How the world has changed since Lehman crisis

Mumbai: “I think the numbers are going to be outstanding. We’ve accomplished an economic turnaround of historic proportion,” US President Donald Trump remarked last week, hailing his country’s latest GDP (gross domestic product) figures. With economic growth picking up in the epicentre of the global financial crisis of 2008, it would seem that the global economy is back on track 10 years after the crisis was triggered by the collapse of Wall Street giant Lehman Brothers.

However, the celebrations might be premature. The current recovery, both in the US and in majority of the rest of the world, is built upon banking bailouts, fiscal stimulus and aggressive quantitative easing (QE) by central banks. This has created a menace that can disrupt the very recovery: a mountain of global debt.

The world’s debt load has risen from around 200% of GDP in 2008 to 244% by the end of 2017, according to the Bank for International Settlements. This could severely impair the ability of countries to respond to another financial crisis.

The biggest victim of the ‘debt overhang’ created by the crisis is China. As global demand dried up during the crisis, export-dependent China responded by announcing a huge fiscal stimulus of 4 trillion yuan in 2008, amounting to 14% of its GDP, to sustain its growth.

The stimulus, which relied on bank credit, eventually led to a huge pile-up of debt. It also led to excessive infrastructure investment without creating the required demand, leading to ‘overcapacity’ in the Chinese economy and slowing the wheels of China’s growth engine.

China began to dump goods in other economies at cheaper prices, eventually escalating to the current round of global trade war.

Another casualty of the global crisis was commodity exports. As the world’s biggest commodity consumer—China—suffered a growth downturn, the global demand for commodities started to dwindle. It marked the beginning of the end of the commodity super cycle.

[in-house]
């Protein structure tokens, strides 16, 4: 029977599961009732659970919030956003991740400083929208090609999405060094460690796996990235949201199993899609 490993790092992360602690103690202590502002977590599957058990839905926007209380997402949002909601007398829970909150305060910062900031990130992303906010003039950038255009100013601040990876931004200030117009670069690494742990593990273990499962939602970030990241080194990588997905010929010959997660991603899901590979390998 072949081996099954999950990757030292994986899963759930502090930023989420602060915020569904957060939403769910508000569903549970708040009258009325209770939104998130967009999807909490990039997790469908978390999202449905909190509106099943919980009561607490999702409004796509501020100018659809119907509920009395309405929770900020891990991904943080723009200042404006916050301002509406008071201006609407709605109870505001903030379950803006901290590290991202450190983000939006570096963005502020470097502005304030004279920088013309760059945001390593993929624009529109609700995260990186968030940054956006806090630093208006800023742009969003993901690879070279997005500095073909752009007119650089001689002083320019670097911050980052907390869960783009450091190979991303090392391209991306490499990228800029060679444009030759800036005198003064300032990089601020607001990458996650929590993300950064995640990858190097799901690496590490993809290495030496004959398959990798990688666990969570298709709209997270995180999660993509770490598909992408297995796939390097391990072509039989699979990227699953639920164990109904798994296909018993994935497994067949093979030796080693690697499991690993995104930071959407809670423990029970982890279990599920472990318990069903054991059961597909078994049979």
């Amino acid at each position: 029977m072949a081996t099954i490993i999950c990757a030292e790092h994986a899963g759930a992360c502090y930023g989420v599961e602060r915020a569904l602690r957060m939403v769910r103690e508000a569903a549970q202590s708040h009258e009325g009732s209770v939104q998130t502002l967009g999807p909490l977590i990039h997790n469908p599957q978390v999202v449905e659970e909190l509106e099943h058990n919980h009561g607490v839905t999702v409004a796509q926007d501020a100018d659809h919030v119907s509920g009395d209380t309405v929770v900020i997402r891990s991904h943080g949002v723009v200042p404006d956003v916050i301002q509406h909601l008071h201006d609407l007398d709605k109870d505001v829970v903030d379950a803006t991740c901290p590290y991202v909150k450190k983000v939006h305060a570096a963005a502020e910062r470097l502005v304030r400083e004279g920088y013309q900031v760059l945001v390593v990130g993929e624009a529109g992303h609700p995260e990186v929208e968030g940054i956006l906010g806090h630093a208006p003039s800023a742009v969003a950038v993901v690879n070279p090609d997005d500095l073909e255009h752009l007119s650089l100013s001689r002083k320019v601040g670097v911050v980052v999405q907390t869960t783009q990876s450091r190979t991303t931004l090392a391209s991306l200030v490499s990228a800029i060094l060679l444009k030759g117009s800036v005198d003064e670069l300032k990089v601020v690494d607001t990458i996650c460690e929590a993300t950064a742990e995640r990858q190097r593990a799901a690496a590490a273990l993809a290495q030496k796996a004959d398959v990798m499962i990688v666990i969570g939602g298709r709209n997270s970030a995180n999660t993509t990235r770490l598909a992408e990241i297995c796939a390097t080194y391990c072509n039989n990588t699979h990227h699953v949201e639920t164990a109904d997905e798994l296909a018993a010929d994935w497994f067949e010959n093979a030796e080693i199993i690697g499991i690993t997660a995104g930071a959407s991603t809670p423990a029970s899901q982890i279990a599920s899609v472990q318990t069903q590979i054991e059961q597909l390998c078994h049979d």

Only a few years ago, Brazil was considered the global economy’s ‘shining star’. But the optimism surrounding economies of commodity exporters such as Brazil, Russia and Indonesia is now lost.

The fact that commodities are no longer in fashion today manifests in investors’ perceptions. The most valued companies today are technology companies, not energy companies, as was the case a decade ago.

No wonder then that technology entrepreneurs such as Jeff Bezos are stealing the ‘oligarch’ title from Russia’s oil tycoons.

With the growth of technology, there are concerns of worsening inequality due to tech’s winner-take-all approach. Digital innovation and disruption has mainly benefited the rich and worsened inequality, noted a recent research paper by Dominique Guellec and Caroline Paunov of the Organisation for Economic Co-operation and Development (OECD).

Not surprisingly, concerns around inequality have risen in recent years. A survey conducted by Pew Research Center in 2014 showed that about 65% Americans agreed that inequality increased since 2007 even though available data suggests that inequality might have plateaued after the 2008 crisis.

Perhaps, the economic slowdown after 2008 brought to fore the growing divide between the elite and the rest. Rising anger and mistrust against elites are manifesting themselves in populist and anti-establishment politics. It can be argued that Trump and Brexit are by-products of popular revolt.

Another manifestation of this mistrust in the established system is the growing popularity of financial alternatives such as digital currency.

The financial crisis arguably gave impetus to alternative currency like bitcoins which thrived in an environment where people lost confidence in the fractional banking reserve system. Votaries of cryptocurrencies have often criticized QE by central banks as being unfair to savers while favouring big banks.

The global economy is no longer the same place 10 years after the collapse of Lehman Brothers.

source: livemint


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